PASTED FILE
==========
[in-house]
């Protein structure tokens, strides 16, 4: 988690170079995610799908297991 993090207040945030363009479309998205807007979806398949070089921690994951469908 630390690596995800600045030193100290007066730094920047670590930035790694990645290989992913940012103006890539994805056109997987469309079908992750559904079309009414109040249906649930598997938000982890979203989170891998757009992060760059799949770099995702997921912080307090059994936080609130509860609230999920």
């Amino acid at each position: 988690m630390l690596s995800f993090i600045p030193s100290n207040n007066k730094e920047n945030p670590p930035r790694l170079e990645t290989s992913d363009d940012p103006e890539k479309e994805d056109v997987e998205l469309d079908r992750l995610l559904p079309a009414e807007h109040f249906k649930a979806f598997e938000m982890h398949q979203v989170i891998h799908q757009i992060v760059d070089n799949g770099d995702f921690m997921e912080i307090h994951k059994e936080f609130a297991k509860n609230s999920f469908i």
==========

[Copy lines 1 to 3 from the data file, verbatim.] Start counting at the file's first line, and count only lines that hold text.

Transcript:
[in-house]
């Protein structure tokens, strides 16, 4: 988690170079995610799908297991 993090207040945030363009479309998205807007979806398949070089921690994951469908 630390690596995800600045030193100290007066730094920047670590930035790694990645290989992913940012103006890539994805056109997987469309079908992750559904079309009414109040249906649930598997938000982890979203989170891998757009992060760059799949770099995702997921912080307090059994936080609130509860609230999920």
């Amino acid at each position: 988690m630390l690596s995800f993090i600045p030193s100290n207040n007066k730094e920047n945030p670590p930035r790694l170079e990645t290989s992913d363009d940012p103006e890539k479309e994805d056109v997987e998205l469309d079908r992750l995610l559904p079309a009414e807007h109040f249906k649930a979806f598997e938000m982890h398949q979203v989170i891998h799908q757009i992060v760059d070089n799949g770099d995702f921690m997921e912080i307090h994951k059994e936080f609130a297991k509860n609230s999920f469908i």